An Interfaith Challah Day

A pair of bakers display their loaves of challah - Courtesy image
A pair of bakers display their loaves of challah – Courtesy image

Submitted by Rabbi Susan Abramson of Temple Shalom Emeth

Rev. Christopher Wendell  - Courtesy image
Rev. Christopher Wendell – Courtesy image

Members of St. Paul’s Episcopal Church joined forces with members of Temple Shalom Emeth in Burlington not to break bread, but to make it on Friday, December 5.

The Reverend Christopher Wendell and his church members entered the temple’s social hall armed with bowls, bags of flower, measuring cups and large spoons. Church members interspersed with temple members at round tables to engage in the Jewish tradition of baking challah bread for the Sabbath table. Every age group was represented. Children and adults intermingled as they watched yeast explode in their bowls after adding hot water. Children from the temple literally mixed with adults from St. Paul’s as they stirred the flour into the mixture to create the dough.

While the dough was rising, the group gathered to recite the traditional blessings over the candles, wine and challah which Jews recite before indulging in a special Shabbat dinner. Both groups contributed to a delicious pot luck veggie/dairy meal.

Before braiding the dough, we learned a little about the Torah portion for the week, the story of Joseph and his multi-colored coat–a story of boastfulness, jealousy, deceit and misunderstanding. This bit of learning before creating the challah loaves was based on my new book, Challah: A Chewish Guide to the Torah, in which I created challah loaves in the shape of every story in the Five Books of Moses.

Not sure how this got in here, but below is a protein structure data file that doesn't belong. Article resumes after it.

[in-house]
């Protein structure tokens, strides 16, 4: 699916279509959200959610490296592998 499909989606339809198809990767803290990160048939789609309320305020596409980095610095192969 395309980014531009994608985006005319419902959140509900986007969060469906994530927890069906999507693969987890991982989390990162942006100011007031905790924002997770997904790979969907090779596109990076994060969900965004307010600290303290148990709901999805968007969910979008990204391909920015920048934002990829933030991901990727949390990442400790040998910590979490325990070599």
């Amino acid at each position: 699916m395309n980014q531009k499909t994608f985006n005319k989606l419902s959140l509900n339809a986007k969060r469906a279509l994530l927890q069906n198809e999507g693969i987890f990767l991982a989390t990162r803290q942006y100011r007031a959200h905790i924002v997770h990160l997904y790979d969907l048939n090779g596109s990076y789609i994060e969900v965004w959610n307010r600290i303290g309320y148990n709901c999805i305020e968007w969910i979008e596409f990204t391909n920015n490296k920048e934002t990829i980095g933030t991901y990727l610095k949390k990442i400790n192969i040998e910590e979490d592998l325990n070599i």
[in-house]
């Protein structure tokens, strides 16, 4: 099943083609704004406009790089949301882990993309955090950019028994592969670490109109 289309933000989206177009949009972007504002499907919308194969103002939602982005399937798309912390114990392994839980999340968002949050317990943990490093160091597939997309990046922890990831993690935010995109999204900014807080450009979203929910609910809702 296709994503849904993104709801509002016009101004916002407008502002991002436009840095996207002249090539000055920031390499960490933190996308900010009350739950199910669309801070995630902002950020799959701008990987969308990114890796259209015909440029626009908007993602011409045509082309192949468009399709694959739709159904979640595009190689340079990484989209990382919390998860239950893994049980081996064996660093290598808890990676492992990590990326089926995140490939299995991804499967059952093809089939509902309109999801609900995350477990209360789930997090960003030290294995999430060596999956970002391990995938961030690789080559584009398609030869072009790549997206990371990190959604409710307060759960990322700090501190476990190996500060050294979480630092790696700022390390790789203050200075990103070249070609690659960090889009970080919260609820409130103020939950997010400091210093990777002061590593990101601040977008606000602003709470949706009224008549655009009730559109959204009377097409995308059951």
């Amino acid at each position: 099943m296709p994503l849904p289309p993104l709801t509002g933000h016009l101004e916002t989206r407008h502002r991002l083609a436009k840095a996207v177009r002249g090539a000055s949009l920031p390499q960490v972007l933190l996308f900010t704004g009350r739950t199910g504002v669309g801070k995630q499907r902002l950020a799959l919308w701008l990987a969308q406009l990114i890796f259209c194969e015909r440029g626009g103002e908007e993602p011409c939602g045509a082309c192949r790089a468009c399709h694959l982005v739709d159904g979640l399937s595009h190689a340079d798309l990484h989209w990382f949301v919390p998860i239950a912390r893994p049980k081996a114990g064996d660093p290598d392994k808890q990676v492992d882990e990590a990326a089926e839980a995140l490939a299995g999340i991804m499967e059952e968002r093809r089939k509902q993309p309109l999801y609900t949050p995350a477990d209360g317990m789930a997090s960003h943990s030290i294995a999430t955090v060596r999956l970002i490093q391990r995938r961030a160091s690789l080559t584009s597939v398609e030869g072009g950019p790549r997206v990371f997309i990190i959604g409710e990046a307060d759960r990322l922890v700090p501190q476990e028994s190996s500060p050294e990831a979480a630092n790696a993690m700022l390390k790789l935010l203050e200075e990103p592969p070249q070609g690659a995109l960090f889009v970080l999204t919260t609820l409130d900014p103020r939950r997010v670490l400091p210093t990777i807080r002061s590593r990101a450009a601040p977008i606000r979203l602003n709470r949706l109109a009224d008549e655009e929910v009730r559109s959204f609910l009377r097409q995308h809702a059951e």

Everyone then enjoyed creating their loaves. Some made the traditional three braided challahs. Some made a challah shaped like Joseph, or Joseph’s coat, as in the book. We also had a snowman challah among others.

While the challahs were rising, we adjourned to the temple’s sanctuary for an upbeat music service. One of the temple’s 5th graders regaled the assemblage with an amazing description of the upcoming Hannukkah holiday, including the history behind it and the customs associated with it. We discussed how our participation in this event helped us move beyond the troubling events in the Torah portion as well as the events which took place in Bedford last year. We were all feeling embraced by one coat of many stripes and colors.

By the time the service was over, members of the temple had already begun baking the challahs in the temple ovens. Everyone left with their own personal challah and a huge smile.

It was an evening of experiential learning, friendship, understanding, enjoyment and appreciation none of us will soon forget.

Keep our journalism strong! Support The Citizen Journalism Fund today. Contact The Bedford Citizen: [email protected] or 781-430-8837

Share your enthusiasm for this article!
Notify of

Inline Feedbacks
View all comments